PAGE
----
Namibia is winning the battle against foot-and-mouth disease after over 350 000 cattle were vaccinated since the outbreak of the dreaded disease at two locations in the Northern Communal Areas (NCA).
Chief Veterinary Officer in the Directorate of Veterinary Services (DVS), Dr Milton Maseke, made the announcement yesterday when he attended the handover of foodstuff, as a token of appreciation for the unselfish work being done by officials and farm workers combatting the disease in remote areas of the country.
The handover followed a special animal health consultation forum.
Maseke praised the Namibian livestock industry, all role players and more than 850 government officials and 450 casual workers for halting the worst outbreak of foot-and-mouth disease (FMD) in its tracks in a relatively short time.
“DVS has almost two-thirds of its total workforce of 1 500 people in the field fighting day and night to eradicate the disease and repair the veterinary corridor fence. They work under extreme conditions and sometimes in isolation,” stated Maseke.
“Therefore, we appreciate the donation of packets of 500 each of various food supplements from Meatco, Namib Mills, Bokomo, Agra and Windhoek Livestock Auctioneers to secure an everyday meal for these gallant troops in the field. Were it not for the biggest effort from all involved, these outbreaks could have spelled disaster for the industry and the country, as all eyes are upon us,” he said.
Maseke says the battle against FMD continues on all fronts with roadblocks set up at all strategic points and intensive monitoring ongoing throughout all the infected and surveillance areas.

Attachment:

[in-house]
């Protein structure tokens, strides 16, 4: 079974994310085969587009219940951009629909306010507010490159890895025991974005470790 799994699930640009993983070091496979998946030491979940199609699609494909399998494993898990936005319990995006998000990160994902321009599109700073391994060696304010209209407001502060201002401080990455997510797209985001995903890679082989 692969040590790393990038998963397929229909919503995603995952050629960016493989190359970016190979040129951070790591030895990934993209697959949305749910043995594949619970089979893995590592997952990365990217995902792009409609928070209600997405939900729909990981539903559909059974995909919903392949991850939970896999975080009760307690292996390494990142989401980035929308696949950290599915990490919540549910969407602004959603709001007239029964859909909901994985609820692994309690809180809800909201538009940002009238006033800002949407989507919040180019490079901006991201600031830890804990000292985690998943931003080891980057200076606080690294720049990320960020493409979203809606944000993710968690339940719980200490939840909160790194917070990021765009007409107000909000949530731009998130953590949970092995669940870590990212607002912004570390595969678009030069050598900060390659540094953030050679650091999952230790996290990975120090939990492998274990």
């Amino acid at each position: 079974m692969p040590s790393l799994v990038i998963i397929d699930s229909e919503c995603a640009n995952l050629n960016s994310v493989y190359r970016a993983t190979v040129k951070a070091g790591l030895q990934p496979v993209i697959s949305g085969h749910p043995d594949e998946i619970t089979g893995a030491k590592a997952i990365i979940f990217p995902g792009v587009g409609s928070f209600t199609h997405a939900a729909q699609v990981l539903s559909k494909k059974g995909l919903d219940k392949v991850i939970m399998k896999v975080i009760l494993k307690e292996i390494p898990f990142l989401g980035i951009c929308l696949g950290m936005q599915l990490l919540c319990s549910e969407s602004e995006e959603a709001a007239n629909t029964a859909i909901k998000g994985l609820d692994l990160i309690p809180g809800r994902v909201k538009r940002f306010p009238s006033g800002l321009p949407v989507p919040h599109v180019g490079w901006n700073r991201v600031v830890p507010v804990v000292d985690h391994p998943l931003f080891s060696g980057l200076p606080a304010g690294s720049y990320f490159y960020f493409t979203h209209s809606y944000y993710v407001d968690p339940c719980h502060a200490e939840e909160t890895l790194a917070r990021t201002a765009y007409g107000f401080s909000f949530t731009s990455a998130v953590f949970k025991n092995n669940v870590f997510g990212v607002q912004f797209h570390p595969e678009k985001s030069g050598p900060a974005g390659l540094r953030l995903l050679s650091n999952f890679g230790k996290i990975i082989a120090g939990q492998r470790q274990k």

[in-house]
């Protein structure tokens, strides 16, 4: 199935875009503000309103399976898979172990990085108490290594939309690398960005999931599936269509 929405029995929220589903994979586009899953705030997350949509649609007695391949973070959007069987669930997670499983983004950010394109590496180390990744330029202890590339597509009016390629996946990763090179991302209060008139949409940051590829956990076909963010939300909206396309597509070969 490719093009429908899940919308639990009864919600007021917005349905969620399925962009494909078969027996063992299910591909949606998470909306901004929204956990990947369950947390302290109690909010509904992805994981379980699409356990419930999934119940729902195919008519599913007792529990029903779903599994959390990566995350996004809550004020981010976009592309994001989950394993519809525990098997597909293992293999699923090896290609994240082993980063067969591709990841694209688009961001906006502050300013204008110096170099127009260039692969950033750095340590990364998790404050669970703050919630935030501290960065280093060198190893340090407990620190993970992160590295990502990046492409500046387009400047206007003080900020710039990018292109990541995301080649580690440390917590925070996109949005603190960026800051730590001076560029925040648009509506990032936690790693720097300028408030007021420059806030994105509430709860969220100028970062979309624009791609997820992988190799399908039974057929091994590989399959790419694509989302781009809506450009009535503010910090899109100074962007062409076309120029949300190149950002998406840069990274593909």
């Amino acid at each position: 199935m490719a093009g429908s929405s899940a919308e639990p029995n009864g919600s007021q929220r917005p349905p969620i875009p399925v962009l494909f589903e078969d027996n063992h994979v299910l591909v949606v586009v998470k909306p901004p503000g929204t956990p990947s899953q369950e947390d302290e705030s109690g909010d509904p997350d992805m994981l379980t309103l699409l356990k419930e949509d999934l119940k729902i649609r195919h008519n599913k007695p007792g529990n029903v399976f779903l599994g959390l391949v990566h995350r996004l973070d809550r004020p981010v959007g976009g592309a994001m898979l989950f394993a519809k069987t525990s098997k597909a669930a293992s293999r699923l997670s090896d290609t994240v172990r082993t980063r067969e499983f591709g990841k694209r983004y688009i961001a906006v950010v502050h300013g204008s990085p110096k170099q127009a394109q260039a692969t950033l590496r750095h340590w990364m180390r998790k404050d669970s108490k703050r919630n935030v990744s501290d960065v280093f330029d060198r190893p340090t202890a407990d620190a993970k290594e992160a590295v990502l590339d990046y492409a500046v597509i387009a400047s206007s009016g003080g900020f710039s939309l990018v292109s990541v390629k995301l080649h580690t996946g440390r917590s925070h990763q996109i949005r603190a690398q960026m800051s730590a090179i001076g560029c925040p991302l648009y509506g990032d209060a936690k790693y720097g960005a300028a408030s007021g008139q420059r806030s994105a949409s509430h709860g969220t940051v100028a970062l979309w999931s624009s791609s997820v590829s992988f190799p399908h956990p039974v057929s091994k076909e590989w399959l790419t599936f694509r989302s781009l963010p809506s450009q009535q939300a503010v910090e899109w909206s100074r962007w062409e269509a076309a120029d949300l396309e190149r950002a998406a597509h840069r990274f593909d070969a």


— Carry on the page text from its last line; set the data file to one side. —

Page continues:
“We are adamant to stop FMD, but we have also learned a valuable lesson and that is the only lasting solution is to erect the veterinary fence between Namibia and Angola,” he said.
Government reacted promptly after the first outbreaks, with Cabinet approving N$208 million to eradicate the disease once and for all.
About N$52 million of this amount will be spent over the next two financial years to erect the fence.
Two isolated cases of FMD were reported some two weeks ago in Kavango West’s Mpungu Constituency. No new cases have been reported and Maseke says it seems the battle has been won.
“But no stone will be left unturned until we eradicate FMD for good,” he promised. All livestock movement has been stopped and the vaccination of some 1.4 million cattle is going ahead full steam. Thirty-eight temporary roadblocks to monitor and enforce animal and commodity movement control and decontamination of vehicles and foot-ware are in operation throughout the NCAs and at permanent veterinary checkpoints along the veterinary corridor fence.
Forty-eight teams are carrying out the vaccination and the first round is expected to be completed by end of this month. The first cases of the disease were detected at the Ondama Yomunghete crush pen on May 11, 2015, and at the Okalupalona and Onehanga crush pens on May 12, while more cases were detected on May 13 at the Okakango village in the Okankolo Constituency.
Government is said to be spending about N$119 million on the vaccination of some 1.4 million head of cattle against FMD.